My Personnel Management skills came in handy as I was well aware of the need to know company policies and procedures. I was able to use them to guide me through how to manage patients abusing our staff and the ward. During my first year our team was able to reduce the number of violent incidents on the ward by 74%, something we were all very proud of and actually gained recognition for it.

We were to present our ‘work’ at Head Office, after which I was asked to present it to all Ward Managers within the Trust. I was so excited and even more so when our Nursing Director suggested that in the future, I become more involved in training staff from Band 4 – 7.

The onset of my physical illness

Within days of that presentation I was struck down with a rare disorder – idiopathic (cause unknown) Transverse Myelitis (TM), which is normally caused by a virus but, despite the hundreds of tests, mine wasn’t, hence the idiopathic.

What Transverse Myelitis looks like — painful, huh?

According to, TM is an inflammation of both sides of one section of the spinal cord. This neurological disorder often damages the insulating material covering nerve cell fibers (myelin).

TM interrupts the messages that the spinal cord nerves send throughout the body. This can cause pain, muscle weakness, paralysis, sensory problems, or bladder and bowel dysfunction.

Due to my physical disability and ongoing mental health problems I am no longer able to work in the job I loved and even after nine years I still miss it terribly.

I became physically disabled overnight and though the NHS paid full salary for six months and half salary for six months, they still ought to have kept my job open. However, they needed a Ward Manager and after around nine months they replaced me.

Medical retirement

It was then that the snotty young HR dogsbody decided that medical retirement was the best option. I was devastated at losing the job I loved but I was too exhausted both physically and mentally to fight — in hindsight, I wished I taken them to a tribunal — just to wipe the smirk of the HR dogsbody’s face. You know that look, when someone thinks they got one over you, which she did in this case.

I often reflect on some of the most amazing and inspiring patients, remembering some of their journeys and the extremely difficult changes they made on their personal road to recovery. I’ll never forget how humbling it was working in mental health — and I like to think I made a difference during the course of my nursing career.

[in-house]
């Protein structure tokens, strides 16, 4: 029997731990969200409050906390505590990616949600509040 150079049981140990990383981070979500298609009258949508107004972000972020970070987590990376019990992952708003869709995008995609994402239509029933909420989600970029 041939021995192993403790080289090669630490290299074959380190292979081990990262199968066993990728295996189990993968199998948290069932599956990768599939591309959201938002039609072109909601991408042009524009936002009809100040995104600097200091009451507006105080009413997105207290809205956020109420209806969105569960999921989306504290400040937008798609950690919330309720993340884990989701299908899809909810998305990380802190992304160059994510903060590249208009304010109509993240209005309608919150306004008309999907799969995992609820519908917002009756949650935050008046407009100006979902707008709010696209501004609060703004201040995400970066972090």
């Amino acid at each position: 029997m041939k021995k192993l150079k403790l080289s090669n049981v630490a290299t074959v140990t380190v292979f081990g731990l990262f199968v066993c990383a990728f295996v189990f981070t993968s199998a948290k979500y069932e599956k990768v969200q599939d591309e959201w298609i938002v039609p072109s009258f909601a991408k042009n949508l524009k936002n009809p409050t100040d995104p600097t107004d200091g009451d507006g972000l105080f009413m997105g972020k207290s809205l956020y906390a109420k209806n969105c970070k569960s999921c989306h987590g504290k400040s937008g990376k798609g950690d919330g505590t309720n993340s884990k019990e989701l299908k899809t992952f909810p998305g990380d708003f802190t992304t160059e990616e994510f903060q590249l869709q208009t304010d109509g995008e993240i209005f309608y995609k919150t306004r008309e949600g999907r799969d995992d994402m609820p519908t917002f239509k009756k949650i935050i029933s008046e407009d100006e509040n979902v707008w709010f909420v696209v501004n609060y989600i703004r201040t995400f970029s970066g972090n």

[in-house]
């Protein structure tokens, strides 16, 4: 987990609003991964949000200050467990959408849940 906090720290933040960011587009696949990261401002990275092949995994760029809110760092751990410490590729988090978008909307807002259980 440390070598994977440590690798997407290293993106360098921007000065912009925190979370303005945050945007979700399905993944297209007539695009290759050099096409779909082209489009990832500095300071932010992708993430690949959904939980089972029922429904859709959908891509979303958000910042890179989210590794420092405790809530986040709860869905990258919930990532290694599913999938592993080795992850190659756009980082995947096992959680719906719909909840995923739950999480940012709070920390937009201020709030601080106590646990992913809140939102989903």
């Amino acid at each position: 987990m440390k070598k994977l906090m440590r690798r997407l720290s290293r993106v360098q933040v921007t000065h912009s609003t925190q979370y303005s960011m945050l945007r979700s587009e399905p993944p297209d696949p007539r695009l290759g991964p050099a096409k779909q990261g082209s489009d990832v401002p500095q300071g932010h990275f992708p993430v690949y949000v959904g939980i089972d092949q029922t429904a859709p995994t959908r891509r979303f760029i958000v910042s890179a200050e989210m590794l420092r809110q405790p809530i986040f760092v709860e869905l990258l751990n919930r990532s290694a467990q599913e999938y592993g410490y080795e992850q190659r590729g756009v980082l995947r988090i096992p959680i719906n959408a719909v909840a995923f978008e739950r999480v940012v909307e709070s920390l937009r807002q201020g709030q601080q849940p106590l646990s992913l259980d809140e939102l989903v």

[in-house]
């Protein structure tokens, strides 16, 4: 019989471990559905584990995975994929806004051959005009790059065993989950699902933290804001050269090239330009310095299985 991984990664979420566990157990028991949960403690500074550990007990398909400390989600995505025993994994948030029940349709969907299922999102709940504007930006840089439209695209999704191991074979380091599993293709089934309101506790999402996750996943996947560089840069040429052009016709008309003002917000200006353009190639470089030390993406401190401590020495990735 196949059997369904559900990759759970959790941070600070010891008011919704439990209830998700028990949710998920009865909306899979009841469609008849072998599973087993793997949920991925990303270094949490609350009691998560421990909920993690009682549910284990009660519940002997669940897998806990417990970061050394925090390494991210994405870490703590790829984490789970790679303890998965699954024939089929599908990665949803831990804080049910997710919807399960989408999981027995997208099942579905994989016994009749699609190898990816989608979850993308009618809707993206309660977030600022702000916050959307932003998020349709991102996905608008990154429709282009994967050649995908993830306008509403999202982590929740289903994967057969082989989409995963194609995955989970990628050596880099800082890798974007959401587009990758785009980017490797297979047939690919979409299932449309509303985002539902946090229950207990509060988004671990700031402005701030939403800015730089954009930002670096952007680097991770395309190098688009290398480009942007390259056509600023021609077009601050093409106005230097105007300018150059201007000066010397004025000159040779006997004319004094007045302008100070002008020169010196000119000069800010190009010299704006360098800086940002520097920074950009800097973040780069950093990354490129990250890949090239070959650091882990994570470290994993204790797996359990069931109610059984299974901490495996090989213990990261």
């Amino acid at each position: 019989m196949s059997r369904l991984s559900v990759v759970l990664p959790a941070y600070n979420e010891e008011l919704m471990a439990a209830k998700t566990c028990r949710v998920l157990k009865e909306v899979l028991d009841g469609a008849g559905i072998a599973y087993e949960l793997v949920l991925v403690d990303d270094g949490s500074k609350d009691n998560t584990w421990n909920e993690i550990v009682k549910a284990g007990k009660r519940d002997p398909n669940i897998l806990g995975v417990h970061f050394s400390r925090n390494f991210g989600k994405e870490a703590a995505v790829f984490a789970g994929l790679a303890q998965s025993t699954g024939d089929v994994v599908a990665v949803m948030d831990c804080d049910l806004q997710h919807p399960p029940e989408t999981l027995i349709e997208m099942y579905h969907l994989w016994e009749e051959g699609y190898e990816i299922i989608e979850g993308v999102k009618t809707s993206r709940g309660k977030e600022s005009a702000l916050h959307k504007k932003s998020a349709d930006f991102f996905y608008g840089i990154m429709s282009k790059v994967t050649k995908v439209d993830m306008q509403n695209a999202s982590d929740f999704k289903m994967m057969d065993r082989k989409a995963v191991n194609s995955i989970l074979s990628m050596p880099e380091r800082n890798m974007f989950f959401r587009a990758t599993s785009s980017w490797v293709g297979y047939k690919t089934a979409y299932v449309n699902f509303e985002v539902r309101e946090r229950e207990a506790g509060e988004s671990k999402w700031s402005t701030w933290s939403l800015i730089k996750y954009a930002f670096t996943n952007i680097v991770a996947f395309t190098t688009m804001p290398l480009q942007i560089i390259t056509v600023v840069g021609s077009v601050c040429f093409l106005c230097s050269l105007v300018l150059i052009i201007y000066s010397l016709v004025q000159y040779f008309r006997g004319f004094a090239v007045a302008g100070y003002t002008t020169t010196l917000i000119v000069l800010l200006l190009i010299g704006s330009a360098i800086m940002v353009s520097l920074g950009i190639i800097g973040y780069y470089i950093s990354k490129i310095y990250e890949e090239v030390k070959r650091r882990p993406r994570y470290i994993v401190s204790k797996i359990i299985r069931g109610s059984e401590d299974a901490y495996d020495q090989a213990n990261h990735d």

Maya Angelou

As mental health nurses, we see people at their lowest point, emotionally, which makes us very significant, not only in their survival, but also their growth. Along the way, sometimes our lives are even changed because we feel their struggle, so it sharpens our emotions as well as our skills, and sometimes in rare cases, it can touch our lives as well — Anon

I hope this might help and inspire both students and nurses alike — aim high and be the best nurse you can be.

Massive apologies to you all

I’m sorry, please forgive me

Image by
Studies Blog

I went off on holiday to Spain and so wanted to keep in touch with you all — until I got sick, again (for over a week). I couldn’t even sit up to read or to make comments on all your posts.

After that, we had to move homes as our friend’s (Charlie) massive and extended family were all arriving for his birthday celebrations in a few days time. We went to stay at another mutual friend’s villa and I soon realised that he had no wifi so I couldn’t use my laptop – oh boy, did I need it!

Backstabbing and bitching

It turns out that none of the extended family groups liked each other so they all bitched constantly behind each other’s backs – but not in front of Charlie, so he wasn’t aware.

During one of Charlie’s intro parties, I’d made food which his kids and grown up grandkids devoured with their fingers, dipping stuff into various sauces when there was shouts of “Oi, don’t f*cking double dip – that’s f*cking disgusting you stupid cow” and from someone else, there was “Yuck, triple dipping – what you f*cking doing?” Interspersed with several bitch and C words. Nothing to do with us, but it was late and we left them all to it anyway.

Ever pinched a chip from someone?

Next day, at a restaurant, I made the terrible mistake of trying to pinch a chip from a young lad’s plate (the boyfriend of one of Charlie’s granddaughters) but sadly and shockingly it quickly spiralled out of control.